“I have written about racism against Aboriginal and Torres Strait Islander peoples on a number of occasions in the past. It is a huge problem.”
“The worst form of racism is institutional, systemic and covert. Institutional racism is systematically promoted or maintained by the dominant culture to keep the status quo because the status quo supports the well-being and status of the dominant culture.”
Dr Nguyen echoes the call from ECCV and state and national partners for political leadership in taking down racism.
“As a society, starting with our leaders, we need to tackle racism systematically rather than just putting out spot fires.”
“Strong political leadership in this area will guide appropriate behaviors through legislation, cultural change and code of conduct in various institutions and organisations.”
While Australia is a multicultural society, he reminds us that making multiculturalism successful for all requires continuous work.
“Maybe it is a journey like cultural competence i.e. no one is culturally competent as it is not a destination anyone can achieve. We may not have achieved ideal success yet as a multicultural community but we are determined to reach that goal.”
ECCV’s All One Together campaign focus – Connect, Communicate and Celebrate. – resonates with the doctor for more than one reason.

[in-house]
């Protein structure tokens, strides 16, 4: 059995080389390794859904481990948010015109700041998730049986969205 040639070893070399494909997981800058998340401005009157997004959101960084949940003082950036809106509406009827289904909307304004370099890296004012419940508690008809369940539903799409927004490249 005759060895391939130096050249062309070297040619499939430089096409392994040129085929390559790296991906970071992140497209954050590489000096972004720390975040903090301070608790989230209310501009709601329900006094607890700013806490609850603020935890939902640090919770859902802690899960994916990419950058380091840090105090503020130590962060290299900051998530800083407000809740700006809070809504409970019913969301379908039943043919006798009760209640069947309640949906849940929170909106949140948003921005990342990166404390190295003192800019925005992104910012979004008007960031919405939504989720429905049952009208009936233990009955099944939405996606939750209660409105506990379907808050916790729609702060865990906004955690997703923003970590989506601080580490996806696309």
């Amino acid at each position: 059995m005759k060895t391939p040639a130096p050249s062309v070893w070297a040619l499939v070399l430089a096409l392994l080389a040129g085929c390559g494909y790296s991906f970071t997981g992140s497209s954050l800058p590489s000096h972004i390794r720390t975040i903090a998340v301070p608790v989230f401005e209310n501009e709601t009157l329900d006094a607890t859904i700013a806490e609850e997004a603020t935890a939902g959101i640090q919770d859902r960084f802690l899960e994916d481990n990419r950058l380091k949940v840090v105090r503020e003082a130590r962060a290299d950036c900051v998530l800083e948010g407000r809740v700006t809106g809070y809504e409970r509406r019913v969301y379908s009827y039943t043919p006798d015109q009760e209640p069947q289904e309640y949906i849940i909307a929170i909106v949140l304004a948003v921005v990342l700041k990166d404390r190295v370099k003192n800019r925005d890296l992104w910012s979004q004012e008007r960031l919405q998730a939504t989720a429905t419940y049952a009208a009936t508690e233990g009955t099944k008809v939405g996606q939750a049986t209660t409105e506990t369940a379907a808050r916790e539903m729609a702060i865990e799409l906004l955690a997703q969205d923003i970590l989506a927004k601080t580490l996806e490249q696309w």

“Our pandemic plan at my health service uses those words as action words and they guide us in what we do to support the Aboriginal and Torres Strait Islander communities through and out of the pandemic.”
“Based on our experience in a very small patch of Australia, I would say that we need to share doable things for people – in their local setting for people to connect with each other to learn, communicate with each other to empower and celebrate with each other to be inclusive.”
Dr Hung The Nguyen has a long term commitment to Aboriginal and Torres Strait Islander Health and cultural competency training and education. Medical and cultural education are his passion as it allows him to make a greater impact on people’s lives through education and training. He has worked extensively as a GP and Medical and Cultural Educator in urban and rural and remote Aboriginal community health service throughout the Northern Territory and Victoria. He currently works as a GP at Bunurong Health Service in Dandenong. He was the Inaugural Censor for RACGP Aboriginal and Torres Strait Islander Health for 9 years and Director of Medical and Cultural Education for NTGPE for 5 years where he oversaw GP education for the Territory.
Hung sits on a number of Primary Care and Health Education boards (Health Education Australia Limited, Therapeutic Guidelines, South Eastern Melbourne PHN) and Councils (AMA Victoria, Executive Committee for the Victorian Clinical Council, Safer Care Victoria and Chair SEMPHN Clinical Council).
Through his appointments, he is concerned with positive patient journeys through the health system and patient engagement in the quality improvement process in health care.